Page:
Prime Minister Kevin Rudd has called a temporary halt to his election campaign for urgent intelligence briefings about the worsening civil war in Syria.
He has the full support of Opposition Leader Tony Abbott who dismissed a suggestion today that Mr Rudd’s sudden return to Canberra might be a political stunt.
‘‘No. It’s entirely appropriate when a serious international issue is unfolding for the prime minister to seek a briefing,’’ Mr Abbott told reporters in Adelaide.
‘‘Obviously terrible things are happening in that country.
‘‘I hope the international community is able to do what it can to try to ensure that the bloodshed ceases and ordinary human rights are once more respected.’’
Mr Rudd started the day in Sydney extolling the benefits the National Broadband Network could bring to small business.
He released a report on how the NBN might underpin jobs - even as a new opinion poll showed many in his Labor government might lose theirs - including him.
Today’s Fairfax-Nielson poll gave the Coalition, after preferences, a six-point lead over Labor - 53 per cent to 47 per cent.
And a Newspoll in The Australian showed Mr Rudd with a fight on his hands to hold Griffith, where his Coalition rival Bill Glasson leads 52 per cent to 48 per cent on a two-party preferred basis.
But international events, more than the September 7 election, appeared to be driving Mr Rudd today.
Mr Rudd said he would return to Canberra to speak with national security officials, and work on Australia’s response to claims Syria has used chemical weapons against its own people.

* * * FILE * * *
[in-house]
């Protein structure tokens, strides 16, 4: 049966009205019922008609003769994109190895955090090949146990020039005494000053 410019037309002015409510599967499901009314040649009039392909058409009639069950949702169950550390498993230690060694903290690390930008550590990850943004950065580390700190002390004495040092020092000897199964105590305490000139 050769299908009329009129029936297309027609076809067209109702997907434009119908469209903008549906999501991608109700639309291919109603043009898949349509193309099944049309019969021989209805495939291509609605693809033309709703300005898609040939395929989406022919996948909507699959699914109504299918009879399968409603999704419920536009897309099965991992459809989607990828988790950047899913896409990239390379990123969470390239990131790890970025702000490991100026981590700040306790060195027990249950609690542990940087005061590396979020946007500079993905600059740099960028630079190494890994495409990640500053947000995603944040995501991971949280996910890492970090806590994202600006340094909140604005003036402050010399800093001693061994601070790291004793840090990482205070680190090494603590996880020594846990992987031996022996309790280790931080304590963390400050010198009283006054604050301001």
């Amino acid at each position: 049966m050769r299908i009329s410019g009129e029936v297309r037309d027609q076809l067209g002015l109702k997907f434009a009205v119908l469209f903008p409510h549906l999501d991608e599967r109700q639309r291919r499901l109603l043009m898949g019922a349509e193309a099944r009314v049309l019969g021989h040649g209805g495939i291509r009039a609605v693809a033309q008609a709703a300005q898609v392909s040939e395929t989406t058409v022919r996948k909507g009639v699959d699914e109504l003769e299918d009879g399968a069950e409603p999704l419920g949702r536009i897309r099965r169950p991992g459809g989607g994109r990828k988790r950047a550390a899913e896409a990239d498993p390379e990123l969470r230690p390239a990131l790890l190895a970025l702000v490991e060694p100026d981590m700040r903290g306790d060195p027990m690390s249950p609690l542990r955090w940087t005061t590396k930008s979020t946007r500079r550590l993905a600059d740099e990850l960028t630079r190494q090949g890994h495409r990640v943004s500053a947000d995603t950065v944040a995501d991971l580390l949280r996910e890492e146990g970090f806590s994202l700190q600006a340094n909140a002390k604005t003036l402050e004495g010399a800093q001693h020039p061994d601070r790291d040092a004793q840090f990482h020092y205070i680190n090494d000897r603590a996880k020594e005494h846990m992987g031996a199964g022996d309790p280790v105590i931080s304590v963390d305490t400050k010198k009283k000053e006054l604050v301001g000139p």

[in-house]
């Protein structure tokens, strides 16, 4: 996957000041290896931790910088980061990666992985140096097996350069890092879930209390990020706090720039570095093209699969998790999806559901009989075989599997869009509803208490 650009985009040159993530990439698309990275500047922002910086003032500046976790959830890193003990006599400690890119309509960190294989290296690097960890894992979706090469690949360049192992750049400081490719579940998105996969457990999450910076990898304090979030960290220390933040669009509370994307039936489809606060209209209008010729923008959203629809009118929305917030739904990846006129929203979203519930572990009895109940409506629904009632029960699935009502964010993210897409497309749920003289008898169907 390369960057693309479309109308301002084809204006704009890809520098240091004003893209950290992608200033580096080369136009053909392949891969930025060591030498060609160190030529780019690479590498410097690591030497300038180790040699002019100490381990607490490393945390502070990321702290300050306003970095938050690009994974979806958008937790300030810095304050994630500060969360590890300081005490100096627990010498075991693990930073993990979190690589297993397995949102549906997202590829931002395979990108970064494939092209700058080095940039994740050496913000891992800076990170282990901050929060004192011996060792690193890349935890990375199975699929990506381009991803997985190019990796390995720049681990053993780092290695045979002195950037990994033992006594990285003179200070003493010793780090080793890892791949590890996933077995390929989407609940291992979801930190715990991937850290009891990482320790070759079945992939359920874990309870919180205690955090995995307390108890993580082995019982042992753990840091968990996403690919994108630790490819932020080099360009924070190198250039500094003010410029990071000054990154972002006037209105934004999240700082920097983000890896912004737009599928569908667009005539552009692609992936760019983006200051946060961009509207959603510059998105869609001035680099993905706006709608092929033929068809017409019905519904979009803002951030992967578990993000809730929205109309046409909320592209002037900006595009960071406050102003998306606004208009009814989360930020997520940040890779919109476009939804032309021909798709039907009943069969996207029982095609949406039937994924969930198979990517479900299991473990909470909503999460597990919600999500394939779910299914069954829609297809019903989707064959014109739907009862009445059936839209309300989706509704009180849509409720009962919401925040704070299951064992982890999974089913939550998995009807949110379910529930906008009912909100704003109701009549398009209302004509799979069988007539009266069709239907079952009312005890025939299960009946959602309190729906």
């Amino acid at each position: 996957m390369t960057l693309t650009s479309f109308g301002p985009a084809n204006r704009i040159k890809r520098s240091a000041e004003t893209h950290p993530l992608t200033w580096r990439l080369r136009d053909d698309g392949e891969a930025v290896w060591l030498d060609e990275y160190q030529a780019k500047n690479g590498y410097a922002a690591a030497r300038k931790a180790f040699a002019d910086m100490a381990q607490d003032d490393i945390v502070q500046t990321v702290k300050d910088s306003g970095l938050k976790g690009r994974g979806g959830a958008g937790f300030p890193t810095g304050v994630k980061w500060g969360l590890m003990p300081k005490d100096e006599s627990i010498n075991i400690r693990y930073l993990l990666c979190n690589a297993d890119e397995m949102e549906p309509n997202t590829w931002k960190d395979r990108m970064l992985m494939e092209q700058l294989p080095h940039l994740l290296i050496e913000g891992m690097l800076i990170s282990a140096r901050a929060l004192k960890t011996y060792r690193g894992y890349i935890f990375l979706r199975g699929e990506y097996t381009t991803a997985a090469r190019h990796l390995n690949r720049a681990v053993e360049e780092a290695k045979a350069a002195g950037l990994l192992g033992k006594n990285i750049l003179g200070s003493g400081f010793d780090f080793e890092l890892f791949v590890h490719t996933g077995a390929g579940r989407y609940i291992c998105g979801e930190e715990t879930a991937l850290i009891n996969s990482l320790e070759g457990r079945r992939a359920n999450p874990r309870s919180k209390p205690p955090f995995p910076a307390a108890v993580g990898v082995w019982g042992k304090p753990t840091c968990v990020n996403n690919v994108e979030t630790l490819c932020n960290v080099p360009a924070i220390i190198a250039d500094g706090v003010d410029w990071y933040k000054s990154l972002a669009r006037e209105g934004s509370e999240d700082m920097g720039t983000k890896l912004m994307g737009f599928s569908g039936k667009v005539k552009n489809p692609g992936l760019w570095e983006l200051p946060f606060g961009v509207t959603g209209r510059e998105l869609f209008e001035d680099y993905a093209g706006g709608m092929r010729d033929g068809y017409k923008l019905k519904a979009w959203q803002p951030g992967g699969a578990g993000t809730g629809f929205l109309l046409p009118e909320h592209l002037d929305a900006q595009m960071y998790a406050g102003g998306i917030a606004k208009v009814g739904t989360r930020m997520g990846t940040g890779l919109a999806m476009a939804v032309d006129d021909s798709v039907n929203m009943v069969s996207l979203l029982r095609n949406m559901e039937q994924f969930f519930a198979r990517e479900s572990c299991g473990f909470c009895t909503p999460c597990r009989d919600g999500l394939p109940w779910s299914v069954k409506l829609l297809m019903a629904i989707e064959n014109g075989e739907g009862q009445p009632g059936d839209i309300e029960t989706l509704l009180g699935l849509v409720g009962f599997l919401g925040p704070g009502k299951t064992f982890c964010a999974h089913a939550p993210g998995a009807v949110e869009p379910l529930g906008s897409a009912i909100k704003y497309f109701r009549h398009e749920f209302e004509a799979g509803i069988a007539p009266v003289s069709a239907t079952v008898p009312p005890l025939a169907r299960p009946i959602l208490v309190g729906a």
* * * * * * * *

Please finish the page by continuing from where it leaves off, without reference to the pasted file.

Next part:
Horrific images of dead men, women and children in Syria have galvanised the world, and Australia has a direct interest through its seat on the United Nations security council.
‘‘I’m not about to make any rushed or rash judgments about what the country should do next,’’ Mr Rudd told reporters.
‘‘But my first responsibility as the prime minister of the country is to make sure these matters are being attended to thoroughly and carefully.
‘‘As I said yesterday it is important that we establish all facts first and in a calm and considered way respond as appropriate.’’
Mr Abbott will get an intelligence briefing in Queensland tomorrow after he officially launches the Coalition campaign in Brisbane.
Australian Greens leader Christine Milne wants a briefing too.
Australia needed to be ‘‘fully informed’’ before it makes any response to avoid mistakes made in previous conflicts, she said.
Launching her party’s campaign in Canberra, she hijacked the ‘‘trust’’ theme both Mr Rudd and Mr Abbott have tried to make their own.
‘‘This election, like never before, is about who you can trust,’’ Senator Milne said echoing the pair before adding the Greens difference.
‘‘Trust to care for people ... and to care for the environment.’’
Mr Abbott had a warm up for his campaign launch at events in Adelaide, where he warned supporters not to be complacent.
‘‘My friends, there is still much to be done,’’ he said in Hindmarsh, a seat the Coalition hopes to win from Labor’s Steve Georganas.
He told reporters he didn’t believe the polls and that the election was still a ‘‘very, very close race’’. - AAP